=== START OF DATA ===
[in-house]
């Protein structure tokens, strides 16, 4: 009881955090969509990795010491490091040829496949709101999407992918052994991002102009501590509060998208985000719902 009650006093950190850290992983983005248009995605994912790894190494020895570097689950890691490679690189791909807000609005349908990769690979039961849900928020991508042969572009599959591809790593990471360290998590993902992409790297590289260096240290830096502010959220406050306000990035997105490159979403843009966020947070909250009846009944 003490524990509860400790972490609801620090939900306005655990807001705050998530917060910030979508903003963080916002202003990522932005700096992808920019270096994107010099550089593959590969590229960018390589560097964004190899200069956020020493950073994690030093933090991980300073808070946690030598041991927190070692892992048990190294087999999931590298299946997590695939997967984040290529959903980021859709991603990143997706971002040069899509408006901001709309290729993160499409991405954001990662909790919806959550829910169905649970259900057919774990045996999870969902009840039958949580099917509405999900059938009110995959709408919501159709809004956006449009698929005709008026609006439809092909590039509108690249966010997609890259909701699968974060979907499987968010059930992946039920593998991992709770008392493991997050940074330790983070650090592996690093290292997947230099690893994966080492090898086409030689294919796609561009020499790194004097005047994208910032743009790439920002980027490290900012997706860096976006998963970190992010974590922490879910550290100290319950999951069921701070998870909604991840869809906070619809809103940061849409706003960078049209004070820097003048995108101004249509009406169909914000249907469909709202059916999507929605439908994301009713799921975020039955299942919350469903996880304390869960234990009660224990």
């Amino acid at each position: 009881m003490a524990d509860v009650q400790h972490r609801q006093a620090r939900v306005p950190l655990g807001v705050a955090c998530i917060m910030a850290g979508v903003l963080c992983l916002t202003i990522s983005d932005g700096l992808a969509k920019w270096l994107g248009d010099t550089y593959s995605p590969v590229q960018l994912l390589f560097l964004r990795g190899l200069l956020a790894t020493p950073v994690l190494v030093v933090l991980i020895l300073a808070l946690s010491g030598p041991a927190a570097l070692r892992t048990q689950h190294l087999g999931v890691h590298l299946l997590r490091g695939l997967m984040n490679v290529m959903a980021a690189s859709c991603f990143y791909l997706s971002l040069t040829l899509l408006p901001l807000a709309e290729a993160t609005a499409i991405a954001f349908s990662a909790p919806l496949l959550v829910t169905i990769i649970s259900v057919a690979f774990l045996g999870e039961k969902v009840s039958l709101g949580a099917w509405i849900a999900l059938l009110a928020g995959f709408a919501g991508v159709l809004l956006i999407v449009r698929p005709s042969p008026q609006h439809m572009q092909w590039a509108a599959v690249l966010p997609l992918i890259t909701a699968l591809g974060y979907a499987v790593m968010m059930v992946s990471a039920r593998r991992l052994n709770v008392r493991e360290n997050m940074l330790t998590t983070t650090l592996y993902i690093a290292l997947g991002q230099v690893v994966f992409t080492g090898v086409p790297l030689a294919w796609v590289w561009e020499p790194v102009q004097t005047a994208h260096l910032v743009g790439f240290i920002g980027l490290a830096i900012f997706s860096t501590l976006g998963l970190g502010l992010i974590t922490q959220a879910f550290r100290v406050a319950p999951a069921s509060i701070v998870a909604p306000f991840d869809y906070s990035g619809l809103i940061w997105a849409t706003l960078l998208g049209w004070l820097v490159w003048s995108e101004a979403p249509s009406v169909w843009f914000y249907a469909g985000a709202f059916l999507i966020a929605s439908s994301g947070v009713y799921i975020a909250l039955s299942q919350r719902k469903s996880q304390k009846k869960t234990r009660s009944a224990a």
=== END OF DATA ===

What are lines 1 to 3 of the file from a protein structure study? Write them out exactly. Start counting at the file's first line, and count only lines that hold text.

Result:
[in-house]
């Protein structure tokens, strides 16, 4: 009881955090969509990795010491490091040829496949709101999407992918052994991002102009501590509060998208985000719902 009650006093950190850290992983983005248009995605994912790894190494020895570097689950890691490679690189791909807000609005349908990769690979039961849900928020991508042969572009599959591809790593990471360290998590993902992409790297590289260096240290830096502010959220406050306000990035997105490159979403843009966020947070909250009846009944 003490524990509860400790972490609801620090939900306005655990807001705050998530917060910030979508903003963080916002202003990522932005700096992808920019270096994107010099550089593959590969590229960018390589560097964004190899200069956020020493950073994690030093933090991980300073808070946690030598041991927190070692892992048990190294087999999931590298299946997590695939997967984040290529959903980021859709991603990143997706971002040069899509408006901001709309290729993160499409991405954001990662909790919806959550829910169905649970259900057919774990045996999870969902009840039958949580099917509405999900059938009110995959709408919501159709809004956006449009698929005709008026609006439809092909590039509108690249966010997609890259909701699968974060979907499987968010059930992946039920593998991992709770008392493991997050940074330790983070650090592996690093290292997947230099690893994966080492090898086409030689294919796609561009020499790194004097005047994208910032743009790439920002980027490290900012997706860096976006998963970190992010974590922490879910550290100290319950999951069921701070998870909604991840869809906070619809809103940061849409706003960078049209004070820097003048995108101004249509009406169909914000249907469909709202059916999507929605439908994301009713799921975020039955299942919350469903996880304390869960234990009660224990």
């Amino acid at each position: 009881m003490a524990d509860v009650q400790h972490r609801q006093a620090r939900v306005p950190l655990g807001v705050a955090c998530i917060m910030a850290g979508v903003l963080c992983l916002t202003i990522s983005d932005g700096l992808a969509k920019w270096l994107g248009d010099t550089y593959s995605p590969v590229q960018l994912l390589f560097l964004r990795g190899l200069l956020a790894t020493p950073v994690l190494v030093v933090l991980i020895l300073a808070l946690s010491g030598p041991a927190a570097l070692r892992t048990q689950h190294l087999g999931v890691h590298l299946l997590r490091g695939l997967m984040n490679v290529m959903a980021a690189s859709c991603f990143y791909l997706s971002l040069t040829l899509l408006p901001l807000a709309e290729a993160t609005a499409i991405a954001f349908s990662a909790p919806l496949l959550v829910t169905i990769i649970s259900v057919a690979f774990l045996g999870e039961k969902v009840s039958l709101g949580a099917w509405i849900a999900l059938l009110a928020g995959f709408a919501g991508v159709l809004l956006i999407v449009r698929p005709s042969p008026q609006h439809m572009q092909w590039a509108a599959v690249l966010p997609l992918i890259t909701a699968l591809g974060y979907a499987v790593m968010m059930v992946s990471a039920r593998r991992l052994n709770v008392r493991e360290n997050m940074l330790t998590t983070t650090l592996y993902i690093a290292l997947g991002q230099v690893v994966f992409t080492g090898v086409p790297l030689a294919w796609v590289w561009e020499p790194v102009q004097t005047a994208h260096l910032v743009g790439f240290i920002g980027l490290a830096i900012f997706s860096t501590l976006g998963l970190g502010l992010i974590t922490q959220a879910f550290r100290v406050a319950p999951a069921s509060i701070v998870a909604p306000f991840d869809y906070s990035g619809l809103i940061w997105a849409t706003l960078l998208g049209w004070l820097v490159w003048s995108e101004a979403p249509s009406v169909w843009f914000y249907a469909g985000a709202f059916l999507i966020a929605s439908s994301g947070v009713y799921i975020a909250l039955s299942q919350r719902k469903s996880q304390k009846k869960t234990r009660s009944a224990a």